The presidential election passed, featured two of the most unpopular candidates in decades to run a race riddled with scandals, most notably involving emails, explicit suggestions about the female pelvic area and accusations of Russian espionage. As we already know, Trump took the win, decided by the Electoral College – losing the popular vote, to become the most unpopular US president in modern history. His inauguration as president incited spontaneous demonstrations from liberation groups worldwide. While some flocked out into busy cities to demonstrate, others had a far more intriguing outlet – art.
It’s not unheard of for popular political opinion to be implemented into art, and it can certainly yield interesting results – as they say ‘a picture is worth a thousand words’. Of course, the caricature of Che Guevara became the most stencilled art piece ever for its overwhelming aura of independence, defiance and rebellion. Unsurprisingly, rather than representing his image as a symbol of admiration, like that of Che’s, Trump’s caricatures in pop art, resemble that of a time of heated disrepute among the populous, in Liberal cities in particular, London being a prime example, the art scene has become very much intrigued with his image.
London’s take on Trump in art is unfiltered, ballsy and edgy, the painting titled “Make America Great Again”, pictured left, was hung in a grandiose renaissance style frame in the Maddox gallery for all to see in Mayfair, London. The piece was conceived with gender roles in mind. Its creator, Illma Gore, claims the piece is not meant to humiliate Trump, but to make people question why they react to the picture the way they do. She commented on the piece, saying:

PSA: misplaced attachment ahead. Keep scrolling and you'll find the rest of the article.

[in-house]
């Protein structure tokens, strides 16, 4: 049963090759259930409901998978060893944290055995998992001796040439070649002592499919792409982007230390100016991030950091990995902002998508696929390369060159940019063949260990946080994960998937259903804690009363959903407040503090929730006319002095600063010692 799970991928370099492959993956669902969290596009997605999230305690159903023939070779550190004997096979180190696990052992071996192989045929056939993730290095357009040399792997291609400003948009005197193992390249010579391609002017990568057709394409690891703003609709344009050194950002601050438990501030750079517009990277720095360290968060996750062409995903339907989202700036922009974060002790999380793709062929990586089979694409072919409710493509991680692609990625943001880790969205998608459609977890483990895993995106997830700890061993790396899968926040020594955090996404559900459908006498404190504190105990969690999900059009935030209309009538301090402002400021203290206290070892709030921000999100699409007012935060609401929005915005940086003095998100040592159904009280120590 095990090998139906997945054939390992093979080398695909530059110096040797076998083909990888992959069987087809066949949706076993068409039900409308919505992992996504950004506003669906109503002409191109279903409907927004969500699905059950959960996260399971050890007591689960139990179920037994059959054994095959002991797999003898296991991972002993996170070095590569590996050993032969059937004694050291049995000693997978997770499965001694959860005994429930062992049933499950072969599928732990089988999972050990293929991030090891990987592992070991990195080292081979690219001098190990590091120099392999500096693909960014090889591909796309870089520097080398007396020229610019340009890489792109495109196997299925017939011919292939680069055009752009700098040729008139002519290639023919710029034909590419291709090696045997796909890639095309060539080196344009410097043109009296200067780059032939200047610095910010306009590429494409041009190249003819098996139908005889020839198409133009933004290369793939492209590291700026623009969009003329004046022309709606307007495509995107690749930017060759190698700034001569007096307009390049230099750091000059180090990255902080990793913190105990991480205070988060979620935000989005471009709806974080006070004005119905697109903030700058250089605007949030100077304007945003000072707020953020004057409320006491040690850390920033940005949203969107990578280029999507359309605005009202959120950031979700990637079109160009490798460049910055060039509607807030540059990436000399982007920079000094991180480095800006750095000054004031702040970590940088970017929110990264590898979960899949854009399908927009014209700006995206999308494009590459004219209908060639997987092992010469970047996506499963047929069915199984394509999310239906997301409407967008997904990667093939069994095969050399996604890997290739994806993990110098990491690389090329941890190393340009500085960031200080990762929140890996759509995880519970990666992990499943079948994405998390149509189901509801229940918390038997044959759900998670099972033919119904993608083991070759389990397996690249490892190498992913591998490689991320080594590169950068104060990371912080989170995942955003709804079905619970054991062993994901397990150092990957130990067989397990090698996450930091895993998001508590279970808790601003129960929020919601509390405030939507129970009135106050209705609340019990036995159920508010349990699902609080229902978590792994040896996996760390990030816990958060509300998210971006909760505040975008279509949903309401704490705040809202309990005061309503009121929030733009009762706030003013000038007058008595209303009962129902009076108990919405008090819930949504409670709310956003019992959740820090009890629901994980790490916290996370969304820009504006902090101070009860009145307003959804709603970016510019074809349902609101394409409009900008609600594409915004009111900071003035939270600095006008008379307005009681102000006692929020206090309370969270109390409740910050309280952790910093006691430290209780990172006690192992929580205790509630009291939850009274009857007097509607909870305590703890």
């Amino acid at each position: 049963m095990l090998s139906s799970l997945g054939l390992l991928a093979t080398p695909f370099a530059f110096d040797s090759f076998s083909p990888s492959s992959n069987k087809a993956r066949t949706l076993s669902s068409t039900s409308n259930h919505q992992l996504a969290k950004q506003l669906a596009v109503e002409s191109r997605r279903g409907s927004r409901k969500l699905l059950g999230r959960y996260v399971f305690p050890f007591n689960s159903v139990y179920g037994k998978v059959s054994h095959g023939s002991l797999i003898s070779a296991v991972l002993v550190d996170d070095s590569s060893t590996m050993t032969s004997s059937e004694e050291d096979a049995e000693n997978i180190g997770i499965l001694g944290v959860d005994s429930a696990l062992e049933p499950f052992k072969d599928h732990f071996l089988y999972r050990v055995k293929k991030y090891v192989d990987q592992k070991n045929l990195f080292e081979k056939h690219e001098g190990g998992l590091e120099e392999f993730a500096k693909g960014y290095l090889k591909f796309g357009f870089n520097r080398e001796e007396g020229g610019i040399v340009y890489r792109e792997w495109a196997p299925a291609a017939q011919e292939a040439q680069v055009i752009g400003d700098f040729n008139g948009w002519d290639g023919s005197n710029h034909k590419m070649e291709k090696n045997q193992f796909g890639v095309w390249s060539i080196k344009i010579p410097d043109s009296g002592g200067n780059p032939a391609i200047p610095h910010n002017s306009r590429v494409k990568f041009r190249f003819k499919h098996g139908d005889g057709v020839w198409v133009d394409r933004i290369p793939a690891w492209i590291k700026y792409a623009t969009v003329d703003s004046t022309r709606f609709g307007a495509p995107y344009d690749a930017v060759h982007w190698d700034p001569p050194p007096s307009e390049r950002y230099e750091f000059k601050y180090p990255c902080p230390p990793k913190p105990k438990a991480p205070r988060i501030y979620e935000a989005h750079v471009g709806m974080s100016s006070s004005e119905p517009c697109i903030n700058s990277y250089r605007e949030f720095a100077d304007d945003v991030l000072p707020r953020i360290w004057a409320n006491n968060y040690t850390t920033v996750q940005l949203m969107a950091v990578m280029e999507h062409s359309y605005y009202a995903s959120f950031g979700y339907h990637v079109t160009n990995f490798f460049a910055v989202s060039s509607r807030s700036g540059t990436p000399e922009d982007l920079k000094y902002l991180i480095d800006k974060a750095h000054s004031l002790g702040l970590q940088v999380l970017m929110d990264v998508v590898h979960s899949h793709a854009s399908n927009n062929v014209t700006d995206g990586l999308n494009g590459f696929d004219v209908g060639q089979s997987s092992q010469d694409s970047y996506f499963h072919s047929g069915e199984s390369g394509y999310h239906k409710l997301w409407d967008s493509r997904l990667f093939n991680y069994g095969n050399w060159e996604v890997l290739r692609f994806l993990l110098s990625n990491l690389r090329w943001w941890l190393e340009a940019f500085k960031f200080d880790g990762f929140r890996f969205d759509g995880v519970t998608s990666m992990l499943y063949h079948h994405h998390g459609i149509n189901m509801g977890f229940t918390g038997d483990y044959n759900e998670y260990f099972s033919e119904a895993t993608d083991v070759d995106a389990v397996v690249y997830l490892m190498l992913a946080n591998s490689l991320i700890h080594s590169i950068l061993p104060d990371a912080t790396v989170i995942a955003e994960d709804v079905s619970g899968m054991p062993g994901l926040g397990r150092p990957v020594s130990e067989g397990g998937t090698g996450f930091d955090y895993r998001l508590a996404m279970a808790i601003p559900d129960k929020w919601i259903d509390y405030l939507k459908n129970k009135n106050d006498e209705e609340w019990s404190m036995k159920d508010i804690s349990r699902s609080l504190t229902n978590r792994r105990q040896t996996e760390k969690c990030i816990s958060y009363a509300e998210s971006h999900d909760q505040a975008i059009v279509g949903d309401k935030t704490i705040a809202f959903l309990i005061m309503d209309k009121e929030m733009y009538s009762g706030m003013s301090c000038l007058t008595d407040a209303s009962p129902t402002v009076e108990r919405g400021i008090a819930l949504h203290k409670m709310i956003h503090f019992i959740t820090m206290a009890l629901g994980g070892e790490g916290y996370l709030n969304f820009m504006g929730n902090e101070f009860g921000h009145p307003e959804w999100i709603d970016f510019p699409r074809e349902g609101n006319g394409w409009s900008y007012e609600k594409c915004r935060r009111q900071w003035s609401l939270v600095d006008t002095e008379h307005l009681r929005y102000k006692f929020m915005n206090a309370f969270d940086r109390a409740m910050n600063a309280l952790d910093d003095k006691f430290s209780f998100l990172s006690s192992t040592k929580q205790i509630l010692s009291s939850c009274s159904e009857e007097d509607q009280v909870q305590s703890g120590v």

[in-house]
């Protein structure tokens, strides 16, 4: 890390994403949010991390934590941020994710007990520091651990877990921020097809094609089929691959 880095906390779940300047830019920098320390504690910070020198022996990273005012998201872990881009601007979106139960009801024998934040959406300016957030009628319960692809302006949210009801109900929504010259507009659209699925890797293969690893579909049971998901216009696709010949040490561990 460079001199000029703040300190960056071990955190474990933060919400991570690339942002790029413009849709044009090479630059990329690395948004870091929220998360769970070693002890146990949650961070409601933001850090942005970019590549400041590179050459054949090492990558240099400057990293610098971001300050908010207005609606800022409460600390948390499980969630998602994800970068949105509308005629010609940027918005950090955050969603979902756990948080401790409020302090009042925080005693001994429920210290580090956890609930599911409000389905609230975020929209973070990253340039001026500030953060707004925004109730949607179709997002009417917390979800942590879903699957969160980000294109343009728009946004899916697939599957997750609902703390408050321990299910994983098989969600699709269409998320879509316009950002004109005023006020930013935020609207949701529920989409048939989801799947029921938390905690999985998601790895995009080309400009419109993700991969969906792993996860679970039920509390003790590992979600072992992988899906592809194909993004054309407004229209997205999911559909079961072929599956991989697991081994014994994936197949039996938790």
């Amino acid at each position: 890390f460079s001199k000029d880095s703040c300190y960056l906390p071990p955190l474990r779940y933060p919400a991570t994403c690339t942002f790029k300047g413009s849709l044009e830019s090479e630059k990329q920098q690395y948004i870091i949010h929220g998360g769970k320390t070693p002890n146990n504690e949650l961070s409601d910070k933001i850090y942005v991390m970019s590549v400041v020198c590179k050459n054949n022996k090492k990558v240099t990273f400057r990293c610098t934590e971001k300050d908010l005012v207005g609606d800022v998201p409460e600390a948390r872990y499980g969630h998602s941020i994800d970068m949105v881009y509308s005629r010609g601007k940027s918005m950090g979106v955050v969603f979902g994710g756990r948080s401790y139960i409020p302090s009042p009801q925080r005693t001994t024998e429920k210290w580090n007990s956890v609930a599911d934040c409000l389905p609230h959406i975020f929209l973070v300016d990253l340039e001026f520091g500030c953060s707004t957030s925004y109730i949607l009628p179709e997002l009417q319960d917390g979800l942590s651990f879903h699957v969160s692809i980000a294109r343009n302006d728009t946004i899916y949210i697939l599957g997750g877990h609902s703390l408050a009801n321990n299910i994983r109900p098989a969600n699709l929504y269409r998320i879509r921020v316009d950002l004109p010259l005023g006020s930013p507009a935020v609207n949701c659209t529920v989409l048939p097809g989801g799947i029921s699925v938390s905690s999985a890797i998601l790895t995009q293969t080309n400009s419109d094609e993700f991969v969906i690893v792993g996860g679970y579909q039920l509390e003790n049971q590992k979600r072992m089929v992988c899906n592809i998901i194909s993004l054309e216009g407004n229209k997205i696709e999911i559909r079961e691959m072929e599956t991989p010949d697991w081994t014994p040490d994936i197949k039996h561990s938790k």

“I don’t believe in gender,”
“Laughing at it is actually part of the problem,” she said. “In actual fact, if I drew him with a massive cock, he would be no different.”
“I believe masculinity and femininity are strong ideologies that exist without the genders female or male, and genitals mean nothing other [than for] reproduction.”
Creating the piece was a bold move and, despite Illma’s intentions being less malicious than expected, she was subsequently bullied over social media, receiving masses of death and rape threats online because of the artwork. Later, she became a victim of a vicious attack, which left her with sickening wounds, she told reporters of her experience:
“I don’t feel safe in my home”
“It was in broad daylight at the end of April. I left my house and was heading to the art store on Alvira Street. Suddenly a car full of young people pulled up next to me. One of them ran up and punched me in the face as the group began to laugh and cheer the action on. The only thing I heard from the lips of the young man, was the slogan “Trump 2016!”.
Arguably the prominence of art in opposition to Trump is a spectacle for both moderates and lefties to enjoy. Popular mobilisation railed against Trump’s intolerant ideals, whether it be his legislation of the Muslim ban or his opposition to the right to choose, brings a clear message of opposition but it does risk a dilution of the message. Sombre a critique it may be, I think there’s an element of caution needed when devising a narrative – and inflating too much of the narrative about trump to a number of criticisms most people have heard far too many times, risks the narrative becoming propaganda alone – the narrative, and thus the opposition to Trump, must become far more nuanced, and the incipience of aggressively over replicated Trump-themed artwork perhaps indicates that criticism of the most powerful individual in the world is running a bit stale.